Gustavo Cerati

Aug. 11, 1959 — Sept. 4, 2014

Fronting the band Soda Stereo in the 1980s and '90s, this Argentine musician was the first true Latin American rock superstar. He had a prolific solo career, and it's fair to say Latin rock would not exist without him.

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(Redferns/Getty Images)

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Joe Cocker

May 20, 1944 — Dec. 22, 2014

 (Getty Images)
(Getty Images)

Woodstock catapulted the gravel-voiced singer into the stratosphere, thanks to an electrifying Beatles cover. He went on to cut some of the most indelibly soulful tracks in history, from the rocking "Feelin' Alright" to the ballad "You Are So Beautiful."

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Buddy DeFranco

 (Getty Images)
(Getty Images)

Feb. 17, 1923 — Dec. 24, 2014

A master of the jazz clarinet, DeFranco earned his stripes in swing bands. When that music gave way to harder-edged bebop, he made a brilliant transition to the new sound, always playing with a rich tone and lyrical style with a broad range of artists from Art Blakey to Billie Holiday.

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(Getty Images)

Paco De Lucia

Dec. 21, 1947 — Feb. 26, 2014

By blending jazz and other strains of music into his playing, the forward-thinking Spanish guitarist pushed flamenco to places it had never been, while always remembering its roots.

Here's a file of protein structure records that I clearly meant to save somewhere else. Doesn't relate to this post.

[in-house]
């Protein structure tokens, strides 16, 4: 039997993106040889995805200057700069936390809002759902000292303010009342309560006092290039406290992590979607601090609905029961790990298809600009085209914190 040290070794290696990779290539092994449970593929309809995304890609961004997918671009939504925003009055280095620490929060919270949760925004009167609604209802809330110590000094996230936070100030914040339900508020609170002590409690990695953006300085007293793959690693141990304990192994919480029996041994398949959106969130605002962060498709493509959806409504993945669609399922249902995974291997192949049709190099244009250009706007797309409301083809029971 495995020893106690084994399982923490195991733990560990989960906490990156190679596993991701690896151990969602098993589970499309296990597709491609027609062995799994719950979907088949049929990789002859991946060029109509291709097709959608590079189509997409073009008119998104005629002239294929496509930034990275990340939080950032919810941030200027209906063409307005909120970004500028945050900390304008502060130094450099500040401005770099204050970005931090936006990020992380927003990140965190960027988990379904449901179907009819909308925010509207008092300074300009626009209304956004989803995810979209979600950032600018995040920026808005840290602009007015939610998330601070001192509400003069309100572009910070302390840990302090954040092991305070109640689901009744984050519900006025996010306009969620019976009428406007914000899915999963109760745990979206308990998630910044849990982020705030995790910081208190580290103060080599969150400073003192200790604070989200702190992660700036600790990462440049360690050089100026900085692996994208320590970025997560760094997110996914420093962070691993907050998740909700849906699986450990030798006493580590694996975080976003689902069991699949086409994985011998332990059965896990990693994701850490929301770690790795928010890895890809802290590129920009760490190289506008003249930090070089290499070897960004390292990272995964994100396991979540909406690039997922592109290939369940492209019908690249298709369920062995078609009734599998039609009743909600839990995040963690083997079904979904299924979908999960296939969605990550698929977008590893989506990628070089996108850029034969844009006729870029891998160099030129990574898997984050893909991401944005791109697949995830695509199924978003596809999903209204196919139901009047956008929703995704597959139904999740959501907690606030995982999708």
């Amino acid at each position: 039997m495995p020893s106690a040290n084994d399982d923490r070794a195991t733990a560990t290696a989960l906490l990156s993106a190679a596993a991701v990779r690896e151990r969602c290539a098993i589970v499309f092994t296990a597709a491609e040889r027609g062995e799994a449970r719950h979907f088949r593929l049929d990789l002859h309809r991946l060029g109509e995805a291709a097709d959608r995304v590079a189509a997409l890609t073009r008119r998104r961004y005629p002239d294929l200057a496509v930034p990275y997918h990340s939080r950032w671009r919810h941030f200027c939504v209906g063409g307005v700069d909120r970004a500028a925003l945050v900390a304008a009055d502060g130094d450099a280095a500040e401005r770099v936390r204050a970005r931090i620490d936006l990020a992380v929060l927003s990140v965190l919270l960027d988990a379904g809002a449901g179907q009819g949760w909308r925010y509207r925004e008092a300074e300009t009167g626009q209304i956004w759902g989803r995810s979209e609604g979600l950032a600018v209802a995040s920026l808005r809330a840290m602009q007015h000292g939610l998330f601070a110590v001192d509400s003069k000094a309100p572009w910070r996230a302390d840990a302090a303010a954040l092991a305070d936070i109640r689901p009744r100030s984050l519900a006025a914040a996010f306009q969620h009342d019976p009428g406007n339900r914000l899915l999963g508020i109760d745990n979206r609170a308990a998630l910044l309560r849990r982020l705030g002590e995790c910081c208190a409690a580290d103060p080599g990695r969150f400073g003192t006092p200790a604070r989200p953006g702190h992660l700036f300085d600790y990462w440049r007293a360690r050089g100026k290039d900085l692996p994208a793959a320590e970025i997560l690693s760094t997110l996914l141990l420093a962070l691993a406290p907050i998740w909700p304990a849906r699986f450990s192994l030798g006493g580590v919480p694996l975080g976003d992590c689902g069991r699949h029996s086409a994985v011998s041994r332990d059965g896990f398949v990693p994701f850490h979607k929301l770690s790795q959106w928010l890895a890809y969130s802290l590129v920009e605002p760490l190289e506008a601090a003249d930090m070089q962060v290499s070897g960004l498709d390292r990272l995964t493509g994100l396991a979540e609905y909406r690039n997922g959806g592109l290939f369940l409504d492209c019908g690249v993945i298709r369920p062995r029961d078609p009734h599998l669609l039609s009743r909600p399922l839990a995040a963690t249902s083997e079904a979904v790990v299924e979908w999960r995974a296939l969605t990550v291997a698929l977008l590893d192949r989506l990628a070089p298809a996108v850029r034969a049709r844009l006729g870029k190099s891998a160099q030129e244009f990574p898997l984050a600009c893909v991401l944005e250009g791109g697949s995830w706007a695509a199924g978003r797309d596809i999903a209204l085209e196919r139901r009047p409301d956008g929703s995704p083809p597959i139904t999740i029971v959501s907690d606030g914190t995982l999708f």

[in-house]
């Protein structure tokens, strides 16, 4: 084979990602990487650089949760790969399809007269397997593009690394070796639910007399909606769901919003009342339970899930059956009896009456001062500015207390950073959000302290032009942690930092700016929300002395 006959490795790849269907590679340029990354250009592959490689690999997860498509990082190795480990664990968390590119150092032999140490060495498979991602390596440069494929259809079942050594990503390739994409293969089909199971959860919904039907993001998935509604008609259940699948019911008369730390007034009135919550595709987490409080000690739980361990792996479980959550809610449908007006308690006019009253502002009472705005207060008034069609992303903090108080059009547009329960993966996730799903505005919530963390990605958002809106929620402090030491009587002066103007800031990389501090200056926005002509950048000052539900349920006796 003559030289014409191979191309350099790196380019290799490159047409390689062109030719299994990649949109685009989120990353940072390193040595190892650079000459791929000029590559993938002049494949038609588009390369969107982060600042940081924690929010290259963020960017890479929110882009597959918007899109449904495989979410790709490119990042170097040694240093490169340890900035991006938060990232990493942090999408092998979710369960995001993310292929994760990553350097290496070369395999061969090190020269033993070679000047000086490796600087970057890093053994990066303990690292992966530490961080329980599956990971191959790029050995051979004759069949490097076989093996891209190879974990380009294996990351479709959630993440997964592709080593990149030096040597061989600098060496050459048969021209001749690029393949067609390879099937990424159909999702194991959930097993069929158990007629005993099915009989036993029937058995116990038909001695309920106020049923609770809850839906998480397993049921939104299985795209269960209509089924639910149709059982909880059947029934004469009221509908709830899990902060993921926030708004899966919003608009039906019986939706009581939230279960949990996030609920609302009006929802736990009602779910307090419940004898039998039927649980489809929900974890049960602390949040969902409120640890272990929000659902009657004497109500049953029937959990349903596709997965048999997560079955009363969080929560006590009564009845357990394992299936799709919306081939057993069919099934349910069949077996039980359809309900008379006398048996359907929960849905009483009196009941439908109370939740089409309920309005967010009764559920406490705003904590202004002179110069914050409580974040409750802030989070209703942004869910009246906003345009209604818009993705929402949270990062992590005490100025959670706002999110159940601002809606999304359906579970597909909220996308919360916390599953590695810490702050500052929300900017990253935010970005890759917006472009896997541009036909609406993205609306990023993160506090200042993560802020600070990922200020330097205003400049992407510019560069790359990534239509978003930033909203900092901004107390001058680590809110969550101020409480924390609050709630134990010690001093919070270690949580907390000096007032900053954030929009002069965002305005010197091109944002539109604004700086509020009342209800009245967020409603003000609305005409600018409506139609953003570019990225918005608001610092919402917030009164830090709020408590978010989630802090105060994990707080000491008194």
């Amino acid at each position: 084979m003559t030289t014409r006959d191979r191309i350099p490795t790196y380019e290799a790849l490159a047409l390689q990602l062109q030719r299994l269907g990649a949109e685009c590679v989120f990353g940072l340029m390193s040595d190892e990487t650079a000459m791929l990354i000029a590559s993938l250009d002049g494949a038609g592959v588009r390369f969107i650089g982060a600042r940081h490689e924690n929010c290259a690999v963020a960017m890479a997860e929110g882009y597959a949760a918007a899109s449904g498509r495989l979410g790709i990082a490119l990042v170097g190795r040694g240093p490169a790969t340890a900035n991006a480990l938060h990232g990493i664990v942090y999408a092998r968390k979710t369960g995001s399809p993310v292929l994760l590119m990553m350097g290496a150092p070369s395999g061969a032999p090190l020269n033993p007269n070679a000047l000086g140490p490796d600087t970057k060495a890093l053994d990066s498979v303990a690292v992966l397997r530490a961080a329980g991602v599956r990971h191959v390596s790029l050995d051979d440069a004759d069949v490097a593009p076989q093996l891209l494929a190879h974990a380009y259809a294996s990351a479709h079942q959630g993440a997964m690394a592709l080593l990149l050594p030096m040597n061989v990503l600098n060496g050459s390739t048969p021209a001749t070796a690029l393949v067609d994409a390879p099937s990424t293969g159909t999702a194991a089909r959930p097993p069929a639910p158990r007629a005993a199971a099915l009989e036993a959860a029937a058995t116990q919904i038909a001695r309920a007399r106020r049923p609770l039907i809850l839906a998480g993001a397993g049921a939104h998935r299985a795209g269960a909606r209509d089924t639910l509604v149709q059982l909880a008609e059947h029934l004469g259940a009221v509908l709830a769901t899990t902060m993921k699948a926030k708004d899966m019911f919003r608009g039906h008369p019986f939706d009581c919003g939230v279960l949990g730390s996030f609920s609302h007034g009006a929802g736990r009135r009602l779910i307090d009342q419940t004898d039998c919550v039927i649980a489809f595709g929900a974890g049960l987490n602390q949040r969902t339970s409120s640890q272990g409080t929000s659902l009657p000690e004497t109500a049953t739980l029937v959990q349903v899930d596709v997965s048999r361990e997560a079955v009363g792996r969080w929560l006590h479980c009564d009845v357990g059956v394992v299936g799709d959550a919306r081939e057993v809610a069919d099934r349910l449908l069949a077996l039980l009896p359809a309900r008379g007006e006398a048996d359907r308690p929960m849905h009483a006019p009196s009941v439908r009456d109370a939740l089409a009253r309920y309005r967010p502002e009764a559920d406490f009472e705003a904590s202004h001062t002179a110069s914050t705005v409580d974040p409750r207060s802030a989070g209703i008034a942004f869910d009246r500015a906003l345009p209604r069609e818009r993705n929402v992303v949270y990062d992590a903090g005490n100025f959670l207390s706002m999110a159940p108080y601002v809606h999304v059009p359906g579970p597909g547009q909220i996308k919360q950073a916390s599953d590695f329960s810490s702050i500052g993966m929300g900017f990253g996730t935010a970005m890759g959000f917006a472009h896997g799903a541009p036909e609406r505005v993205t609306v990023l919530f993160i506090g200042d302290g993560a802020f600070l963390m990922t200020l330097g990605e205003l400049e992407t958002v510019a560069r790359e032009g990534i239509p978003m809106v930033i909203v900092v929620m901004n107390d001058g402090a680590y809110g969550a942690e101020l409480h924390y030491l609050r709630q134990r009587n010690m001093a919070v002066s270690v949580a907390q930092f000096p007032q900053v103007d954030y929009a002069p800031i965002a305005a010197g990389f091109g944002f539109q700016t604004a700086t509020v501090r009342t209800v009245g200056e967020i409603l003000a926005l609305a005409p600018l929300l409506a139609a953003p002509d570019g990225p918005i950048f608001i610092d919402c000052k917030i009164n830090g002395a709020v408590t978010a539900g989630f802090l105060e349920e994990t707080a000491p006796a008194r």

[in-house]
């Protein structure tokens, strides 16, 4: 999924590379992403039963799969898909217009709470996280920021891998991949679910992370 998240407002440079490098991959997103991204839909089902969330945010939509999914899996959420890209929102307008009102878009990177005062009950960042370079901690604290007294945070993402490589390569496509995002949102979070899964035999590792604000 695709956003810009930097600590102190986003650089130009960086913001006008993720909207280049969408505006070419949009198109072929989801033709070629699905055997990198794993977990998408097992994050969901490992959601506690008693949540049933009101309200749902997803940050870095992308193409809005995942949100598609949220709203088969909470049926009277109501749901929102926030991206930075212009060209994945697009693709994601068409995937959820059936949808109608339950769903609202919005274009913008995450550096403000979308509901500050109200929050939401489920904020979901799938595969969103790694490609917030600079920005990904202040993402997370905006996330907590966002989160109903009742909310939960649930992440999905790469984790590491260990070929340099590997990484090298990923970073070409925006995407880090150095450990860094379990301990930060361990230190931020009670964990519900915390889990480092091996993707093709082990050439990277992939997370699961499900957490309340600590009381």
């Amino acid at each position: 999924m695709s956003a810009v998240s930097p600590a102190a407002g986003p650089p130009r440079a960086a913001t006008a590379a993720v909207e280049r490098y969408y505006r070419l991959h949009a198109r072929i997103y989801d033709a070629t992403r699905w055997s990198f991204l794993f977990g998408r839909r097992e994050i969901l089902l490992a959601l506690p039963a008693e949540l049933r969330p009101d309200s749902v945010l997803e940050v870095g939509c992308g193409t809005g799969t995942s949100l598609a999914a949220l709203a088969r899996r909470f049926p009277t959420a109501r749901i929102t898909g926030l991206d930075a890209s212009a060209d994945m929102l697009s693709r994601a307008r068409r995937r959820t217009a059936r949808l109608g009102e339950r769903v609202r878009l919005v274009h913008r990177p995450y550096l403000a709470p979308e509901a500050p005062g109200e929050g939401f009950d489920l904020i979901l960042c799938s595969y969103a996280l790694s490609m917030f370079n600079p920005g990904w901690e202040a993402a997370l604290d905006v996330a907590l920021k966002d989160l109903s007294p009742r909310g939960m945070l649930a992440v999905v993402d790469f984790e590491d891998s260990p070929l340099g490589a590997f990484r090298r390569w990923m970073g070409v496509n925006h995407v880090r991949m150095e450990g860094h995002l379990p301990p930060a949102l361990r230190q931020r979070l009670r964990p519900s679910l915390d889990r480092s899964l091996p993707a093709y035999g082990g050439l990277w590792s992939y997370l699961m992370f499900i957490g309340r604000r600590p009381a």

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 (Getty Images)
(Getty Images)

Phil Everly

Jan. 19, 1939 — Jan. 3, 2014

Taking the high parts in duets with his brother Don, Phil Everly (left), a harmonizer beyond compare, blended country, blues and pop in stories of young love, loss and ambition, pioneering a sound that became a basic building block of rock and roll.

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 (Redferns/Getty Images)
(Redferns/Getty Images)


Cheo Feliciano

Jul. 3, 1935 — Apr. 17, 2014

The velvety-voiced salsa pioneer from Puerto Rico trained with New York's Latin dance orchestras in the 1950s and became one of his generation's most recognizable voices. After bouts with addiction and homelessness, Feliciano roared back in the '70s as a superstar in the Fania Records stable.

 (Marco Borggreve)
(Marco Borggreve)

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Juan Formell

Aug. 2, 1942 — May 1, 2014

 (Getty Images)
(Getty Images)

Modern Cuban music sounds the way it does largely because of Formell's contributions as bandleader of the legendary Los Van Van an enduring group with violins, trombones and a deep catalog of transcendently sensual songs.